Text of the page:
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Wednesday 9 March 2011

Market Confidence, Tricks and Placebos

Shotguns and Phantasms

We hear, frequently, about how important “confidence” is for markets. Clearly this is true: when people are confident in the future they make investments and when they’re not they hunker down under the bed with a stash of cash and a shotgun.

Unfortunately confidence is a self-fulfilling prophesy and we are, it seems, particularly prone to living out our fantasies, no matter how stupid they may seem in retrospect. You see, confidence is a psychological trick of the mind, a phantasm evolved to lure us into unwise investments, as wicked a behavioural bias as you’ll find in a long list of the usual suspects.

Clever Hans

In the late 1800’s Germans were enthralled by the advent of a new mathematical genius, one who helped to change our understanding of the way that that science works. However, while Einstein was still beavering away as an unknown patent clerk his countrymen were entranced by the genius of a horse called Clever Hans.

As it turned out the horse was smart, but not in the way most investigators originally thought. In fact anyone dealing in human behaviour needs to protect themselves against so-called Clever Hans Effects but, unfortunately, most of us don’t do so – including many of the people who run the economies of the world. As is so often the case we’re defeated not by the markets but by our own brains.

Horsing About

Here’s the conundrum that faced the investigator charged with understanding the mystery of Clever Hans:
"A horse that solves correctly problems in multiplication and division by means of tapping. Persons of unimpeachable honor, who in the master's absence have received responses, and assure us that in the process they have not made even the slightest sign. Thousands of spectators, horse-fanciers, trick-trainers of first rank, and not one of them during the course of many months' observations are able to discover any kind of regular signal".
The reason that no investigator could figure out the signals used to make Clever Hans discern the answers to the problems posed was dead simple: there weren’t any. The horse was able to correctly answer quite complex arithmetic questions without direction from its handler.

Eliminating the Obvious

Having eliminated the probable, analysts proceeded to come up with a range of increasingly improbable and frankly stupid ideas. Some came to the conclusion that Hans was demonstrating rationality, others discerned that the abilities were purely mechanical and required no sentience: a kind of clockwork horse. Still others determined that the horse’s ability was evidence for cross-species telepathy. Mostly everyone disagreed with each other without being able to produce a shred of evidence for any theory that they might have come up with. Much like investment theorists, in fact.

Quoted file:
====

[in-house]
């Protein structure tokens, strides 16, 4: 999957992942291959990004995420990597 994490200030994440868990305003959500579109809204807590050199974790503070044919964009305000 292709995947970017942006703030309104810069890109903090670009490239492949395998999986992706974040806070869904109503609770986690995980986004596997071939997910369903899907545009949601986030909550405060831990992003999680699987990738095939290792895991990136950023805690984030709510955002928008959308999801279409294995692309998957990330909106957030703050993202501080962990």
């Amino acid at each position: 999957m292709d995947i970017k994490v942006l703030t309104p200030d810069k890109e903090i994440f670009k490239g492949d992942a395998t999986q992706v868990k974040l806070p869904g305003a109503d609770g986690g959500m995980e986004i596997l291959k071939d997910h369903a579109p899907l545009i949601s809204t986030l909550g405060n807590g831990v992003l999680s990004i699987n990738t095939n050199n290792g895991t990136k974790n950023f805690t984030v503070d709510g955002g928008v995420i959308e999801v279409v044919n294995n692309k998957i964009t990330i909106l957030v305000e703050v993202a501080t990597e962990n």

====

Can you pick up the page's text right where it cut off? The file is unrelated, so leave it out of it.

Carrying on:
What was actually happening was far simpler, far more interesting and far more important than anyone supposed. When some thoughtful people started properly experimenting with Hans they discovered that he needed visual contact with the questioner to get the answer correct. Then they discovered something even more intriguing: that Hans could only get the answer right if the experimenter knew what it was. Hans was no mathematical prodigy, but he was a damn fine mind-reader.

This ability, to read unconscious signals from the questioner, entirely bypassed all of the less careful experimenters who had studied Hans previously. All of these were looking specifically for some form of signal from his owner and all completely missed the unconscious cues that he must have been giving off yet which the horse was picking up on.

Double Blinds

The recognition of the Clever Hans Effect was an important milestone in social science research, because it demonstrated exactly how easy it is for a researcher to influence the results that they’re trying to achieve. This is yet another example of a self-fulfilling bias, like the one we saw in Trading on the Titanic Effect.

To cope with this researchers designed the double blind trial. In such experiments participants are split into two groups, the control group and the experimental group, and neither the researchers nor the participants know which is which to prevent any subjective biases from impacting the results. This is the typical trial form for drug testing, with the control group receiving a placebo – essentially a fake drug – and the experimental group the real thing.